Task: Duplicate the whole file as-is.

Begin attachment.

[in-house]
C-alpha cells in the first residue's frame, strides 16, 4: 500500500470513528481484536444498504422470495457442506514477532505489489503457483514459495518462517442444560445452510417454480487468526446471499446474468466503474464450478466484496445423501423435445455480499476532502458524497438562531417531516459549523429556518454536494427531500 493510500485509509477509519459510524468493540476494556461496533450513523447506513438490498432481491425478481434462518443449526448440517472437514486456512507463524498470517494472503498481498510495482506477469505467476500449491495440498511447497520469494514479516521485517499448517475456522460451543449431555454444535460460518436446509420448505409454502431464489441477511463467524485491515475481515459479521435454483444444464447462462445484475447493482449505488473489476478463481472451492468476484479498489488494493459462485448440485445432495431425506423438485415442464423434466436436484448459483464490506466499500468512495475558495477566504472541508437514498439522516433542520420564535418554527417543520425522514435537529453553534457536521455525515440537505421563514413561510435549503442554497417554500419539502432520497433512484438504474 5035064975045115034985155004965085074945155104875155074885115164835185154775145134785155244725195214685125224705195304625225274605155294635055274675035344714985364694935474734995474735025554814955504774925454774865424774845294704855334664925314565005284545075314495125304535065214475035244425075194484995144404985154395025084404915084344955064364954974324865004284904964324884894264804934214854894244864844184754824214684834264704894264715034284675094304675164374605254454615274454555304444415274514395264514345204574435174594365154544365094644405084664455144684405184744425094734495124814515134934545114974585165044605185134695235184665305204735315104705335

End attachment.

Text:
[in-house]
C-alpha cells in the first residue's frame, strides 16, 4: 500500500470513528481484536444498504422470495457442506514477532505489489503457483514459495518462517442444560445452510417454480487468526446471499446474468466503474464450478466484496445423501423435445455480499476532502458524497438562531417531516459549523429556518454536494427531500 493510500485509509477509519459510524468493540476494556461496533450513523447506513438490498432481491425478481434462518443449526448440517472437514486456512507463524498470517494472503498481498510495482506477469505467476500449491495440498511447497520469494514479516521485517499448517475456522460451543449431555454444535460460518436446509420448505409454502431464489441477511463467524485491515475481515459479521435454483444444464447462462445484475447493482449505488473489476478463481472451492468476484479498489488494493459462485448440485445432495431425506423438485415442464423434466436436484448459483464490506466499500468512495475558495477566504472541508437514498439522516433542520420564535418554527417543520425522514435537529453553534457536521455525515440537505421563514413561510435549503442554497417554500419539502432520497433512484438504474 5035064975045115034985155004965085074945155104875155074885115164835185154775145134785155244725195214685125224705195304625225274605155294635055274675035344714985364694935474734995474735025554814955504774925454774865424774845294704855334664925314565005284545075314495125304535065214475035244425075194484995144404985154395025084404915084344955064364954974324865004284904964324884894264804934214854894244864844184754824214684834264704894264715034284675094304675164374605254454615274454555304444415274514395264514345204574435174594365154544365094644405084664455144684405184744425094734495124814515134934545114974585165044605185134695235184665305204735315104705335